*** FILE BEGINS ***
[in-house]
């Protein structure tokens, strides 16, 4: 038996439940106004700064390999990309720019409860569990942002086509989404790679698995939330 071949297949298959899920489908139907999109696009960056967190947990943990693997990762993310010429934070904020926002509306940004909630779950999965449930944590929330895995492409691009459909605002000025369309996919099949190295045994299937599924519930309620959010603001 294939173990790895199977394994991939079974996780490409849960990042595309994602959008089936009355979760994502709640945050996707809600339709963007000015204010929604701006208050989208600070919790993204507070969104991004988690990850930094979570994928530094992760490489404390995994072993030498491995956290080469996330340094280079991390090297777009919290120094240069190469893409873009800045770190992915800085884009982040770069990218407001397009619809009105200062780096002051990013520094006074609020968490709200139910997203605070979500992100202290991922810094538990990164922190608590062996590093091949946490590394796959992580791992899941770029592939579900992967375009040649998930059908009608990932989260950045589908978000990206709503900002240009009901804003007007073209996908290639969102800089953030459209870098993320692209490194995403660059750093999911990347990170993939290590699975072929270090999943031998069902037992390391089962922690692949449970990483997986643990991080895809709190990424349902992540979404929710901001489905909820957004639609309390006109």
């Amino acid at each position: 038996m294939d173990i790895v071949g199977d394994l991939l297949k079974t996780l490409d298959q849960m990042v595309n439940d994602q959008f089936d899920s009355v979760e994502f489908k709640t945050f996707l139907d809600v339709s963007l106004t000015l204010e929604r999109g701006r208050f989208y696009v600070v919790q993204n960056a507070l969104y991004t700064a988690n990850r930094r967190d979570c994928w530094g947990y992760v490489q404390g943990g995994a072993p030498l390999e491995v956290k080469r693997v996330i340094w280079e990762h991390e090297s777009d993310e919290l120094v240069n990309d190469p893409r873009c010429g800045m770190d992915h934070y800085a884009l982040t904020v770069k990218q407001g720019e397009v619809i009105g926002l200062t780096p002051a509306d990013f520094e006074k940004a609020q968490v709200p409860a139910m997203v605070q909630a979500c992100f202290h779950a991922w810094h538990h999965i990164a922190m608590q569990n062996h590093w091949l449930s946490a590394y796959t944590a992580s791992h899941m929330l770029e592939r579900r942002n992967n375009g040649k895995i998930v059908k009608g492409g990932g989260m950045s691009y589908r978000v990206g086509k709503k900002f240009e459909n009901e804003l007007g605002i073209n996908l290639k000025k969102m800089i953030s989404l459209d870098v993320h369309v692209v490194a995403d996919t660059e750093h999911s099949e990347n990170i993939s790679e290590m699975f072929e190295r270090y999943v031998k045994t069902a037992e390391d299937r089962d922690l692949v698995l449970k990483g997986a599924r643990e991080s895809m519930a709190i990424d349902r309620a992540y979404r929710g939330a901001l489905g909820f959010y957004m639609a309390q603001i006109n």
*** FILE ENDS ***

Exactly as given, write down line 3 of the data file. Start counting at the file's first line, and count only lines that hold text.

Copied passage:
């Amino acid at each position: 038996m294939d173990i790895v071949g199977d394994l991939l297949k079974t996780l490409d298959q849960m990042v595309n439940d994602q959008f089936d899920s009355v979760e994502f489908k709640t945050f996707l139907d809600v339709s963007l106004t000015l204010e929604r999109g701006r208050f989208y696009v600070v919790q993204n960056a507070l969104y991004t700064a988690n990850r930094r967190d979570c994928w530094g947990y992760v490489q404390g943990g995994a072993p030498l390999e491995v956290k080469r693997v996330i340094w280079e990762h991390e090297s777009d993310e919290l120094v240069n990309d190469p893409r873009c010429g800045m770190d992915h934070y800085a884009l982040t904020v770069k990218q407001g720019e397009v619809i009105g926002l200062t780096p002051a509306d990013f520094e006074k940004a609020q968490v709200p409860a139910m997203v605070q909630a979500c992100f202290h779950a991922w810094h538990h999965i990164a922190m608590q569990n062996h590093w091949l449930s946490a590394y796959t944590a992580s791992h899941m929330l770029e592939r579900r942002n992967n375009g040649k895995i998930v059908k009608g492409g990932g989260m950045s691009y589908r978000v990206g086509k709503k900002f240009e459909n009901e804003l007007g605002i073209n996908l290639k000025k969102m800089i953030s989404l459209d870098v993320h369309v692209v490194a995403d996919t660059e750093h999911s099949e990347n990170i993939s790679e290590m699975f072929e190295r270090y999943v031998k045994t069902a037992e390391d299937r089962d922690l692949v698995l449970k990483g997986a599924r643990e991080s895809m519930a709190i990424d349902r309620a992540y979404r929710g939330a901001l489905g909820f959010y957004m639609a309390q603001i006109n």